Airway Mechanics

Resistance to Flow

- Airway Resistance
- P
_{av }- P_{pl }= P_{l }= transpulmonary pressure (across alveoli) – same as elastic recoil pressure - Pouisilles eqation—flow = (pressure * pi * r
^{4}) / (8 * eta * l); eta is viscosity - compliance = V/P = 1/elastance
- Ohm’s Law: resistance = P/flow = P/V; resistance is inversely proportional to r
^{4 } - low radius causes very high resistance
- dichotomous branching tubes – trachea Þ main stem bronchi Þ lobar bronchi Þ segmental bronchi Þ subsegmental Þ etc.
- each div. produces two smaller tubes, but caliper of each daughter airway is more than half parent
- 23 divisions in all, so total cross sectional area at end is substantially larger than beginning
- by Poiselles Law –
*resistance increases exorbitantly near top of airway* - additionally: top of airway is turbulant flow (Reynold’s number sufficiently high)
- pressure proportional to square of flow – result: resistance increased still further
- Distribution of Resistance
- three regions of decreasing resistance (total = 4.0 cmH
_{2}O/L/sec) - (1) xtrathoracic (trachea + main stem bronchi) = 50% of resistance (2.0 cmH
_{2}O/L/sec) - (2) large intrathoracic (bronchi >2mm) = 40% (1.6 cmH
_{2}O/L/sec) - (3) small intrathoracic (<2mm, about 8
^{th}division) = 10% (0.4 cmH_{2}O/L/sec) - diseases (COPD, emphysema, etc.) affect small airways, but resistance here is so small that total resistance changes very little (if small airway resistance doubles, total resistance increases to 4.4, or by only 10%)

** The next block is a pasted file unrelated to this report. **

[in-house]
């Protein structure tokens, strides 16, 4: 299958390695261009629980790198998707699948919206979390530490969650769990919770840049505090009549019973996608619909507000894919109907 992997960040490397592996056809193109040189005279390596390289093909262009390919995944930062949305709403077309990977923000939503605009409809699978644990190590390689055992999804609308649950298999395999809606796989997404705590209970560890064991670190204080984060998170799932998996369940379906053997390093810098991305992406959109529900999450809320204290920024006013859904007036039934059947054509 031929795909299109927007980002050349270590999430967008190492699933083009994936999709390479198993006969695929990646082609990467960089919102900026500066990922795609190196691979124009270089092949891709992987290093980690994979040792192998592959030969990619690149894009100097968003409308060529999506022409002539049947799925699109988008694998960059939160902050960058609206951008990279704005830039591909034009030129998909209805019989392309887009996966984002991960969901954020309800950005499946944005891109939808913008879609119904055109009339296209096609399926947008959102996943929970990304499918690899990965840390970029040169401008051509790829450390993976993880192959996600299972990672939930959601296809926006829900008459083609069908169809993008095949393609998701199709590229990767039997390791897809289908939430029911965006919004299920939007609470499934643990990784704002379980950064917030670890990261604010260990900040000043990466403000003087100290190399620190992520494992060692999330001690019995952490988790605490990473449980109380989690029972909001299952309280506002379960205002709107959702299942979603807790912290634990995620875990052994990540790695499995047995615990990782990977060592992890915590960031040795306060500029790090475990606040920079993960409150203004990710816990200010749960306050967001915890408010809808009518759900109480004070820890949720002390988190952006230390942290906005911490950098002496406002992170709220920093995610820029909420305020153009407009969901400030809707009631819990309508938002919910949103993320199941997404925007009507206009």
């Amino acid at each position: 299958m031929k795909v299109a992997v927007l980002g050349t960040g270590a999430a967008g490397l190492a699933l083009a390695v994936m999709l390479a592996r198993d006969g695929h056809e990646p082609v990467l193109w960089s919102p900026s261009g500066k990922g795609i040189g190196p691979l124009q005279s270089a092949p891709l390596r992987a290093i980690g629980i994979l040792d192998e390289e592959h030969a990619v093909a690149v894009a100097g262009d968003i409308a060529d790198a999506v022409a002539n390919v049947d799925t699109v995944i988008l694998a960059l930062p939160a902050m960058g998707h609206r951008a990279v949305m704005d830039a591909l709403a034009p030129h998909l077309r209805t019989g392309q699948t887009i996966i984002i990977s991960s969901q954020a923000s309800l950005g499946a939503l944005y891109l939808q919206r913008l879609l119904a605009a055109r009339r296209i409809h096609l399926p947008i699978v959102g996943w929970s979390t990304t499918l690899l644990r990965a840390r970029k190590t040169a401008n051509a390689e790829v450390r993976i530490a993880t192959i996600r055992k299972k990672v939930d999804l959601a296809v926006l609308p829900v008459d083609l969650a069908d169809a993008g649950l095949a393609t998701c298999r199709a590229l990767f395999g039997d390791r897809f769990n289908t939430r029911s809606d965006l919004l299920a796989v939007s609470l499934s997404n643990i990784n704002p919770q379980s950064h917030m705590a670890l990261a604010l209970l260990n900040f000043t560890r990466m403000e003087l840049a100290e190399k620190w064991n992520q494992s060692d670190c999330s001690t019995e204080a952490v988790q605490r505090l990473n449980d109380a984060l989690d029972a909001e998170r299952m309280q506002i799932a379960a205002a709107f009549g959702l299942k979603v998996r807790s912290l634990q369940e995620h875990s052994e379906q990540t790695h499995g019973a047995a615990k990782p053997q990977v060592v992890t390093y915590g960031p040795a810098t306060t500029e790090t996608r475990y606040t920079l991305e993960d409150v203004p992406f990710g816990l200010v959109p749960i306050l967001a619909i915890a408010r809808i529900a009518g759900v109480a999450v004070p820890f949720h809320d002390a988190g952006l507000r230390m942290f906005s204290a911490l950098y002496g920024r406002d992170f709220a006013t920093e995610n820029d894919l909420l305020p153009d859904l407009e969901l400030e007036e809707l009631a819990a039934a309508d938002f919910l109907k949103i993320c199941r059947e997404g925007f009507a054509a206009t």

- Effects of Lung Volume on Airway Caliper
- airways are not rigid—transmural pressure (across wall of airway) = P
_{airway}– P_{pl}contributes to caliber - true of interthoracic airways too; elasticity of lung tethers these open
- at large open volume, P
_{av}= P_{airway}= 0 (atmospheric), and airways are held open by negative P_{pl } - during loss of elasticity (emphasema), a less negative P
_{pl}will be required - as volume increases, P
_{pl}becomes more negative and elastic recoil force becomes greater so caliber increases - increasing volume produces increased caliber, decreased resistance, increased conductance

Flow-Volume Relationships

- inspiration
- flow rate independent of P
_{pl}; can increase flow rate by increasing change in P_{pl}(by inspiratory muscles) - expiration
- maximum velocity is dependent upon P
_{pl}, specifically lower at less negative P_{pl}(i.e., smaller volume) - during exhalation, flow depends on volume and decreases linearly from 75% to 25% volume
- cannot increase flow rate by use of expiratory muscles
**the flow-volume loop –**nonsymmetrical for inspiration and expiration

__Determinants of Expiratory Flow Rates__

- increasing P
_{pl}increases flow rate to a certain maximum velocity at given volume - expiratory muscles control P
_{pl}, so maximal flow rate independent of effort (but P_{l}does affect it) - Equal Pressure Point Theory
- P
_{pl}same throughout thoracic cavity - during maximal flow, internal pressure (P
_{av}or P_{airway}) is decreasing toward top of airway (to effect flow) - at some point, P
_{pl}= P_{airway}; this is the**equal pressure point** - above the equal pressure point, P
_{airway}< P_{pl}—pleural pressure can compress airway, increasing resistance - this limits flow to a certain maximum velocity
- lung elastic recoil (P
_{l}) can still increase flow rate, and is the primary determinant of maximum flow rate - increasing recoil will increase P
_{av}without increasing upper airway transmural pressure